Wednesday, May 2, 2012

Perceptions of Our Challenges

In the Talmud Rabbi Yehuda said:   
    “In the Time-to-Come, The Holy One, Blessed is He (G-d) will bring the yetzer hara (evil inclination) and slaughter him before the righteous and the evil. To the righteous it will appear like a high mountain, and to the evil it will appear like a thread of hair. Both will cry; the righteous will cry and say, “How were we able to overcome this high mountain?” The evil will cry and say, “How were we not be able to overcome this thread of hair?” (Succah 52a)
       So is it big or small? How can it be both? Whose perception is correct?
       Actually, both. It’s like this (and I am examining this from the view of working on diet and exercise, but you can take this to any bad habit you need to work on…):

    People who are severely overweight tend to believe that their overeating is beyond control. I remember at one diet group that I attended years ago (which was not successful for me), one woman moaned “But this is a full-life ‘prison sentence’!”
   The presenter said no, that after one loses weight, they will not need to strictly diet. But in reality she missed the point completely. (No wonder her group didn’t work….)
   Any changes in lifestyle needed to lose weight will need to be continued, at least in a milder form, for one’s entire life (if you want to keep that weight off). BUT THAT IS NOT PRISON!!!   Prison is the enslavement we endure to food, the feeling that we can not break free from overeating, and the limitations that overweight places on us! And even more importantly, the presenter needed to inform her clients that if the work on making correct choices, they will acclimate to the new way of life. Gradually they will come to ENJOY their healthier lifestyle, even with the new limitations which seem so constricting at first glance. Even if you are used to eating a huge plateful of pasta for lunch, and a regular-sized serving seems miniscule, it will not appear that way forever. Each correct choice you make strengthens your resolve, creates new habits and expectations. Your psyche and body become accustomed to the new reality. There comes a day when you really prefer a nice salad (most days, at least) to an overly sweet  cream cake that is simply too rich for your newly developed taste buds.
   So let’s return to that Gemorah (Talmud passage) quoted above. The person who did not conquer his desires thinks that he has an insurmountable urge. But in reality, it is not so. The “dieter” needs to take things day-by-day, one moment at a time. He will find that each single instance of resisting his desires is not that hard, as long as he is determined to change his past patterns. (For example, fasting on Yom Kipper is not harder for the overweight person than the thin, as he understands with certainty that he can not eat.) One becomes habituated to being able to (generally) resist. He discovers that being in control of what he does is empowering. Liberating.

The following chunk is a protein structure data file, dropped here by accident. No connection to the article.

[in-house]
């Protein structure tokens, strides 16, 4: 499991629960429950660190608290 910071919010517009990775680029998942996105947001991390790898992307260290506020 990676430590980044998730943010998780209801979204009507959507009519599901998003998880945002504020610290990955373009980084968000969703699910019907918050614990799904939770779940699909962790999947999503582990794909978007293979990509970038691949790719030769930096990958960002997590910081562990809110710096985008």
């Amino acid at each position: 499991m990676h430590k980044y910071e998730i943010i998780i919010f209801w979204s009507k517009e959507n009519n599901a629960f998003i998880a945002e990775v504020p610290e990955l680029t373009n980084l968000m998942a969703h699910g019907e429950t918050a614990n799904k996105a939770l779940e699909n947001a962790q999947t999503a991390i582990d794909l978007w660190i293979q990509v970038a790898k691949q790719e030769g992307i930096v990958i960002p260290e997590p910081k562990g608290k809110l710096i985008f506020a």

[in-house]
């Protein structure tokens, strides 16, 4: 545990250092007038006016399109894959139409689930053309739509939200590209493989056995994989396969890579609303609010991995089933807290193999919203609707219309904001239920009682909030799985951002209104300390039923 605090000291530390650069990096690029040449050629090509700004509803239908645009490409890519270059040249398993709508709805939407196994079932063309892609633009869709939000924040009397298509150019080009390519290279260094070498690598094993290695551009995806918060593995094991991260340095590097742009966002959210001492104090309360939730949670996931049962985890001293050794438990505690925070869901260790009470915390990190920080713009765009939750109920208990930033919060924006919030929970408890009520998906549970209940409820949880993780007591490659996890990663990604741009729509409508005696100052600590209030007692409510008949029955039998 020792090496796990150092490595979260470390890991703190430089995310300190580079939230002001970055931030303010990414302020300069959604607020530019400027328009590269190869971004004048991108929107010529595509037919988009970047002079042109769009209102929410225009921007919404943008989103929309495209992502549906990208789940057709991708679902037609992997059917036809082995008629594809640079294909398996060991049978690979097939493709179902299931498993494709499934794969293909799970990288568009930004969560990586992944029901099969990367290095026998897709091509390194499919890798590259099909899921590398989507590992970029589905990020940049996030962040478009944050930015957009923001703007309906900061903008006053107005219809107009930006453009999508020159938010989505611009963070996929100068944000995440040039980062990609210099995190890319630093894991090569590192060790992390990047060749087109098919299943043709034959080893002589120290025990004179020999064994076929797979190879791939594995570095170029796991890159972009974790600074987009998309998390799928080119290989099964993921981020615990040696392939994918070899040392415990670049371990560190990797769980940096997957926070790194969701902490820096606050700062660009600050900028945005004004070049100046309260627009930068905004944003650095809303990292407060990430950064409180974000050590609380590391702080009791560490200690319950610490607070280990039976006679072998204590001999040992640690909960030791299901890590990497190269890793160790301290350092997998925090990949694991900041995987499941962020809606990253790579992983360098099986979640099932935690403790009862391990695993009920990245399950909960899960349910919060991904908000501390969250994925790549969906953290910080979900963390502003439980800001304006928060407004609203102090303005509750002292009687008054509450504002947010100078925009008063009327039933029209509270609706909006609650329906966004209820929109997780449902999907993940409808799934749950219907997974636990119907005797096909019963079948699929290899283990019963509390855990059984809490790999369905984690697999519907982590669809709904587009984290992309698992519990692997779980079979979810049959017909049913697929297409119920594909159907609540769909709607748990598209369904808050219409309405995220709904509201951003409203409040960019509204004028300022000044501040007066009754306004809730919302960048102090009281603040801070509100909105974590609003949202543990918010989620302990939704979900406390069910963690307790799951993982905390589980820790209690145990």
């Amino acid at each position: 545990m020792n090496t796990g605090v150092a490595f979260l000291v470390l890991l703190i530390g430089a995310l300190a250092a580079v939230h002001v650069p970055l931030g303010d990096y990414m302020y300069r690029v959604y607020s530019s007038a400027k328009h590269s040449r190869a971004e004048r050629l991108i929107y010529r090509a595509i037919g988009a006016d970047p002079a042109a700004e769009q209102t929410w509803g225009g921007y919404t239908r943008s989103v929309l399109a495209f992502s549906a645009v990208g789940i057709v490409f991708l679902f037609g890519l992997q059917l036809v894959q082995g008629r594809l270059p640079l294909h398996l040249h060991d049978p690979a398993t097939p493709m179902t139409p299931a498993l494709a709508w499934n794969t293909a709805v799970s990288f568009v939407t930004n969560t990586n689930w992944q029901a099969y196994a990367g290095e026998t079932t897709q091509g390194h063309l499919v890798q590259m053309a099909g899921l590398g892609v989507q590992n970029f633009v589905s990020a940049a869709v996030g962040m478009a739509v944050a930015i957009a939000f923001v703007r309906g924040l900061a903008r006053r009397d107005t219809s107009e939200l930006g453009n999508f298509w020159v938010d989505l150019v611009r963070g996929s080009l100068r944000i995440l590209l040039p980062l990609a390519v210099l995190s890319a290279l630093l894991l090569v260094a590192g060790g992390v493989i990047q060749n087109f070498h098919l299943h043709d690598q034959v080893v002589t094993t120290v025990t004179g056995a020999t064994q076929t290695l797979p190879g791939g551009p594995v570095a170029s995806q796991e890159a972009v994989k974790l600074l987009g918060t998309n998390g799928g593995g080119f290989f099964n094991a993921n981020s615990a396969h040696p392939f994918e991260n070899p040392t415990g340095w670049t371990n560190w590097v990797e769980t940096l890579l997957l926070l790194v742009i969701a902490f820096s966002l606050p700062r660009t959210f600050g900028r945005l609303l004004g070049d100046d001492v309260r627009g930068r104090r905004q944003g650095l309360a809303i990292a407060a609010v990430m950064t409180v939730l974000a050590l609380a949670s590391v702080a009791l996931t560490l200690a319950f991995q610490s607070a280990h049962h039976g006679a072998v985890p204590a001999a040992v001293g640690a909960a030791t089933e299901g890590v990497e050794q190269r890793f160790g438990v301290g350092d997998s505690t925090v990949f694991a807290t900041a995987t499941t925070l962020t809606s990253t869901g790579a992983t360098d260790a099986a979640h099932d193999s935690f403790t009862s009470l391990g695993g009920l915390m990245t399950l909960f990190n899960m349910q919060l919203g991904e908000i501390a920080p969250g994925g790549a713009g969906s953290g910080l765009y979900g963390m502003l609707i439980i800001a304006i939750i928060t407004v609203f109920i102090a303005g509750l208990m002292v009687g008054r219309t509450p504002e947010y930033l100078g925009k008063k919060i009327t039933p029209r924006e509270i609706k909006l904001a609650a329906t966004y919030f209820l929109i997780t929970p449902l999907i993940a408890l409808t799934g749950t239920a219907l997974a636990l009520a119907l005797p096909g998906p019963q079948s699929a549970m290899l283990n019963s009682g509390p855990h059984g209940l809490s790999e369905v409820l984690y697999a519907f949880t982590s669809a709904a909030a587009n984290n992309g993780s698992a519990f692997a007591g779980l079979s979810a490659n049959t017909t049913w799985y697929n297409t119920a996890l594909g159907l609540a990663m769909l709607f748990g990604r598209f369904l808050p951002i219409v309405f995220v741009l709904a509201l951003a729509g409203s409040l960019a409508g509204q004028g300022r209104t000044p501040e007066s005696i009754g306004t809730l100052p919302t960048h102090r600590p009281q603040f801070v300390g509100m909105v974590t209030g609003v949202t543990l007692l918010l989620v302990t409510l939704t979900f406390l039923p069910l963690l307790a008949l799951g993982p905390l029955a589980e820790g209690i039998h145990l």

And when all is said and done, G-d will show him that bit by bit, moment by moment (hair-by-hair), he climbed a full mountain!  
   [Hmmm... maybe I should apply this to my habit of under-sleeping as well as overeating,..........]
   (Thanks to Susan Barnes, whose post “How to Slaughter a Demon” prompted me to go ahead and write a post I have been toying around with for a while…. But if you follow the link, read the whole thing, don’t stop after just reading how to slaughter the demon….)

1 comment:

Jess said...

I completely agree with everything you have said here. Years ago my mom was extremely overweight and then she went through PRISM which is a Christian program many churches advertised during that time. What she learned and thus, what I learned from watching her, is that changing a habitual problems is a lifestyle change. We can't just try eating healthy for a few months then go back to eating whatever we feel like.

Along those same lines, I used to be slightly overweight as well - until I got pregnant. I actually lost a lot of weight during my first trimester and after that my food cravings were the opposite of what I had been eating. Since then - it's been about 4 years - I have been very careful not to overindulge because I DO NOT want to go back to eating a bag of potato chips by myself in one day.

All this to say, I enjoyed this post and agree with all that you said! Thank you!